Uses of Short Hairpin RNA (shRNA) Interference

RNA interference refers to the silencing or knocking down of a target gene by degrading its corresponding mRNA using small interfering RNAs (siRNA) or short hairpin RNA (shRNA).

RISC complex - By molekuul_bemolekuul_be | Shutterstock

Achieving prolonged gene silencing

Short hairpin sequences are encoded within a DNA vector and then introduced inside cells using plasmid transfection or viral transduction. The short hairpin RNA may either be in the firm of simple stem loop or a microRNA-adapted shRNA.

The stem-loop consists of 19-29 basepairs of double-stranded RNA that is bridged by single-stranded RNA. The simple stem loop and microRNA- adapted shRNA are transcribed in the nucleus. Along with the target sequences, other reporter molecules, such as fluorescent proteins can also be included in the cassettes to track the cells that express shRNA.

Upon entering the cells, shRNA is processed by Drosha, a ribonuclease enzyme. The final product is then exported out of the nucleus, processed by Dicer (an RNAse enzyme) and incorporated into the RNA-induced silencing(RISC) complex. Subsequently, mRNA is cleaved by RISC leading to suppression of expression - thus, prolonged gene silencing can be achieved by short hairpin RNA.

Using shRNA in gene and cancer therapies

Downregulating target genes using short hairpin RNA offers a new strategy for gene therapy. Various in vitro studies have shown the promising use of RNAi to treat cancers. The key features of malignant cells are uncontrolled growth and altered cell death pathways. Cancer cells may also show invasive growth, destroying the surrounding cells and tissues.

These behaviors are brought about by altered gene expression and signaling pathways. Thus, targeting the genes that are critical components of a signaling pathway can form a potent method to target cancer. Presently, studies have targeted genes that are involved in cell death, cell cycle regulation, signal transduction, and other cancer-related genes (such as telomerase, fatty acid synthase, etc).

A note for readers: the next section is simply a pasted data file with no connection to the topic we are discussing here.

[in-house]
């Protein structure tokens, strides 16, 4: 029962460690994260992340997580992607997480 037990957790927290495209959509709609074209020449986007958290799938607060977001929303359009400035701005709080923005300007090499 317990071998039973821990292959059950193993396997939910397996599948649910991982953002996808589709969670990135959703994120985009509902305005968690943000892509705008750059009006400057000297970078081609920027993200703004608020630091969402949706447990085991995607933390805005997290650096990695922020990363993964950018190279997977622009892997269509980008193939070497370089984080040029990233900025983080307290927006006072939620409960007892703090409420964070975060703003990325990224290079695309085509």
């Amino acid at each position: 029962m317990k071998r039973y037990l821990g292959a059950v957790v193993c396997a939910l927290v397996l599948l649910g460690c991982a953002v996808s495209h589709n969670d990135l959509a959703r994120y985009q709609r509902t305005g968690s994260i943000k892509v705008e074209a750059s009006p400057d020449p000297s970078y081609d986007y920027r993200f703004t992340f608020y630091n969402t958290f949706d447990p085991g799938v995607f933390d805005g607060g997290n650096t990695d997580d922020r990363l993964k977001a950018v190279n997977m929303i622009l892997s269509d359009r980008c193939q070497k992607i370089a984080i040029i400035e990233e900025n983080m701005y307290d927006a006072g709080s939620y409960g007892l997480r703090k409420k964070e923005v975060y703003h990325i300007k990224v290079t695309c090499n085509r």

Understanding the circadian clock

Circadian rhythms are present in physiology, metabolism, behavior and are existent in a wide range of organisms: from cyanobacteria to humans. These clocks provide these organisms with an internal sense of time.

Apart from the brain, the machinery for the circadian clock is also present in several other cells of the body. Recently, several RNAi-based screens have been used to understand the mechanism behind the circadian oscillations. This was done by knocking down both known and predicted genes involved in circadian rhythms and then assessing the effect on oscillations.

Discovering new HIV targets

The acquired immune deficiency syndrome (AIDS) continues to be one of the major human heath setbacks, and although therapies have been devised to prolong the life and health of HIV-infected patients, it still remains one of the biggest health issues in the modern world.

Human immunodeficiency virus (HIV) also works in an interesting manner where it captures the host machinery to promote its replication. Thus, there is a need to further identify all the proteins that are involved in the process of HIV infection to discover more potent therapeutic targets.

One of the ways this is being done is by using the shRNA method to silence specific genes that are known or predicted to be a part of the HIV infection process. After suppressing the genes, the effects on HIV infection and pathway can be analyzed to confirm the role of those genes. Thus, this strategy may bring forth possibilities for newer antiviral therapies.

Apart from these effects, shRNA strategy is also being used to understand and probe other processes, such as cell migration, epithelial to mesenchymal migration (i.e. another cancer indicator), cell migration pathways, as well as other disease related pathways. Apart from in vitro studies, RNAi is also being extended to understand these processes in vivo in animal models.

Further Reading

Last Updated: Jan 22, 2019

P Surat

Written by

P Surat

Surat graduated with a Ph.D. in Cell Biology and Mechanobiology from the Tata Institute of Fundamental Research (Mumbai, India) in 2016. Prior to her Ph.D., Surat studied for a Bachelor of Science (B.Sc.) degree in Zoology, during which she was the recipient of an Indian Academy of Sciences Summer Fellowship to study the proteins involved in AIDs. She produces feature articles on a wide range of topics, such as medical ethics, data manipulation, pseudoscience and superstition, education, and human evolution. She is passionate about science communication and writes articles covering all areas of the life sciences.  

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